For every contract to be valid, an offer and acceptance have to be communicated. Unless an offer is communicated, it cannot be accepted. And thus, in the same way, an acceptance that has not been communicated does not bind any legal relations between the parties.

Communication of offer

Section 4 of the Indian Contract Act says that the communication of an offer is complete when it comes to the knowledge of the person to whom it is made and when the letter containing the offer is received and acknowledged by the offeree. 

For example, X of Agra has sent his offer via letter by post to Y of Lucknow, offering to sell his property for Rs. 10 lakhs. The letter is posted on March 5, and this letter reaches Y on March 7. Thus, it can be said that the communication of the offer made by the offeror/promisor was completed on March 7. And if, by any chance, the letter containing the offer never reaches Y, but Y comes to know about the proposal from some of the other sources and thereafter sends his acceptance to X, it will not amount to any proper communication of the offer, and thus there will be no valid contract.

Communication of acceptance

The rules for communication of acceptance are different for the person who makes it and the one who gets it because the communication of acceptance is completed at different times for both parties, i.e., the offeror and the offeree.

The completion of communication of acceptance is described under Section 4 of the Indian Contract Act and it is complete when:

  • In opposition to the proposer, when it is transmitted to him, so as to be beyond the acceptor’s control, and 
  • When it comes to the proposer’s knowledge, as opposed to the acceptor’s.  

Thus, the offeror becomes bound by the acceptance when the acceptor has given his acceptance and sent the letter of acceptance to the proposer, but the acceptor is bound by his acceptance only when the letter of acceptance reaches the offeror. Further, the offeror shall be bound by the acceptance only at the time when the letter of acceptance sent by the Acceptor was correctly addressed, properly stamped, and actually posted. Hence, in case of failure to do so, the acceptance shall not be deemed to be binding upon the offeror.

Revocation of offer and acceptance

The word ‘revocation’ simply means ‘taking back’ or ‘withdrawing’. Both the offer and acceptance can be revoked or withdrawn. But it is possible only up to a certain stage.

Revocation of offer

A proposal may be withdrawn at any time prior to the complete communication of its acceptance as against the proposer, but not after, according to Section 5 of the Indian Contract Act. In layman’s terms, the communication of acceptance can be said to be completed as against the offeror when it is put in a course of transmission so as to be out of his power. Hence, an offer can be revoked easily before the offeree/promisee post’s his letter of acceptance.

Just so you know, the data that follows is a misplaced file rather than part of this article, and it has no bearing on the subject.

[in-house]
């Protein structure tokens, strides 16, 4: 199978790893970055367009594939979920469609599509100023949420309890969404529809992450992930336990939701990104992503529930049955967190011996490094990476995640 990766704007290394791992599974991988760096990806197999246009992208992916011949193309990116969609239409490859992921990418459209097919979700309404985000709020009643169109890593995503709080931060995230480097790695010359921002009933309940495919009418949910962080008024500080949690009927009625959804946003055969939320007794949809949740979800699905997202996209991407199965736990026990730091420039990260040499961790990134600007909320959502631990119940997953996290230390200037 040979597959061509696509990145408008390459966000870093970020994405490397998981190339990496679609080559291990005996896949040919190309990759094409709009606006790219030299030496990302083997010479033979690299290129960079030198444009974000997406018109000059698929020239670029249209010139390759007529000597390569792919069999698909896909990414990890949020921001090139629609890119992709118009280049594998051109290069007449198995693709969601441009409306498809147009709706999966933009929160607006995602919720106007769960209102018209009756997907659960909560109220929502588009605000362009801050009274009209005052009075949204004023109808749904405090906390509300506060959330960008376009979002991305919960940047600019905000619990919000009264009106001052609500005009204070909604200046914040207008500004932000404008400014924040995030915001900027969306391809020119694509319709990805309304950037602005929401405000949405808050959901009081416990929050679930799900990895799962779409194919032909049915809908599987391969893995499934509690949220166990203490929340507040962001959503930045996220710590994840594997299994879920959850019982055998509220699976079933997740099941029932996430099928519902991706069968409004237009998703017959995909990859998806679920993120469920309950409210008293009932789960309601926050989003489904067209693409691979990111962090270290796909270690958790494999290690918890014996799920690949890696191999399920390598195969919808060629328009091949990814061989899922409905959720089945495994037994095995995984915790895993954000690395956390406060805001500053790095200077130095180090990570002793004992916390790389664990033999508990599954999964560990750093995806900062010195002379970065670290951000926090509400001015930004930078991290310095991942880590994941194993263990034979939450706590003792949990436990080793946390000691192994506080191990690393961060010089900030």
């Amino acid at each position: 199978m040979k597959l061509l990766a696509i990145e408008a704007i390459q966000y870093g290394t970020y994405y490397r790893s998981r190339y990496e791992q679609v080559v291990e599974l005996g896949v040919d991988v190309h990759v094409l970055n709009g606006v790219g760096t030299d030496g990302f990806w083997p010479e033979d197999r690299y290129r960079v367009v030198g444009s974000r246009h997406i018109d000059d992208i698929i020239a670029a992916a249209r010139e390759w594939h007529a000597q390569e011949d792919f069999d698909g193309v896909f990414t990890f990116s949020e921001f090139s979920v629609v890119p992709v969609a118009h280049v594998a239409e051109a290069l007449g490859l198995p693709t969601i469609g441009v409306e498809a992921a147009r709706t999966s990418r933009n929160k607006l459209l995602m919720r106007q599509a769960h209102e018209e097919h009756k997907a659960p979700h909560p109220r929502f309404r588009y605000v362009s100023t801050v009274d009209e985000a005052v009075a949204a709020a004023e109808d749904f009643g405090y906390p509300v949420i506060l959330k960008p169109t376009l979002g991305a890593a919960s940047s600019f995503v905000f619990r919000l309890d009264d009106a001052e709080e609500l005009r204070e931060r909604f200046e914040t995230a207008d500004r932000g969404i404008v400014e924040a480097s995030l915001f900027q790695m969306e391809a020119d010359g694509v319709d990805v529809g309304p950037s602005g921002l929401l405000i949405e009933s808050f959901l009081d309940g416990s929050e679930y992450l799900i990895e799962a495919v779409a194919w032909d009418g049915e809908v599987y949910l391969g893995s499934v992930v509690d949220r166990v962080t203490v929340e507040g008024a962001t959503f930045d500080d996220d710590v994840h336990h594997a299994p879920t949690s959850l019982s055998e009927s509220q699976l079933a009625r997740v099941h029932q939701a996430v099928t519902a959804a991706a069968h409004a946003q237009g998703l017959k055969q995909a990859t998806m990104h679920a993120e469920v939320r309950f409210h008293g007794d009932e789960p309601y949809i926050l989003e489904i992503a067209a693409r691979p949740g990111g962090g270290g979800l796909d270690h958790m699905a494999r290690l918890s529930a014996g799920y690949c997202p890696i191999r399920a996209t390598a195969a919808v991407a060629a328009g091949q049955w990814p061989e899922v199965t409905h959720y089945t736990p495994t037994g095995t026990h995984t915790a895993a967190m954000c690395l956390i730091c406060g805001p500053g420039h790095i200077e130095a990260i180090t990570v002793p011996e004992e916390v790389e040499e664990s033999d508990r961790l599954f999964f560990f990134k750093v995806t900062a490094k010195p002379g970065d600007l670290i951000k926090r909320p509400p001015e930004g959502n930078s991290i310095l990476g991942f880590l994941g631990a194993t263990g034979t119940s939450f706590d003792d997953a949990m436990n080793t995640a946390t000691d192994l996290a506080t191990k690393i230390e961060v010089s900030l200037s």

For example, A offers to sell his car to B by mail. A may revoke his offer before B posts his letter of acceptance, but not afterwards. The offer cannot be revoked after the posting of the letter of acceptance. So, if the offeror wants to revoke his offer, the revocation notice must reach the offeree before he receives the letter of offer.

The cancellation must be expressed and not merely implied. The offeror must send the revocation notice directly or through an authorised person. A “general offer” must be revoked in the same manner that it was originally made, according to the law.

Revocation of acceptance

As per Section 5 of the ICA, acceptance can be revoked before the letter of acceptance has been communicated and not afterwards. In layman’s terms, it is possible to say that the communication of acceptance is finished as opposed to the acceptor when it comes to the knowledge of the offeror. Therefore, the acceptor has the right to revoke his acceptance anytime before the offeror receives his acceptance letter. Once the letter of acceptance is received by the offeror, the acceptance cannot be revoked.   

Communication of revocation

The communication of the revocation is different for both parties for the party making it and the party receiving it. As per Section 4 of the Indian Contract Act, the communication of revocation is said to be completed when:

  • As against the person who makes it, when it is put into a course of transmission to the person to whom it is made, it is out of the power of the person who makes it.
  • Against the person to whom it’s made, after coming to his knowledge


Therefore, an offer or acceptance can be revoked before the formation of a contract. A proposal can be revoked before its acceptance, and acceptance can be revoked before its communication is complete. But in light of recent developments like e-contracts or smart contracts, the provisions of the ICA must be amended to create modern modes of communication.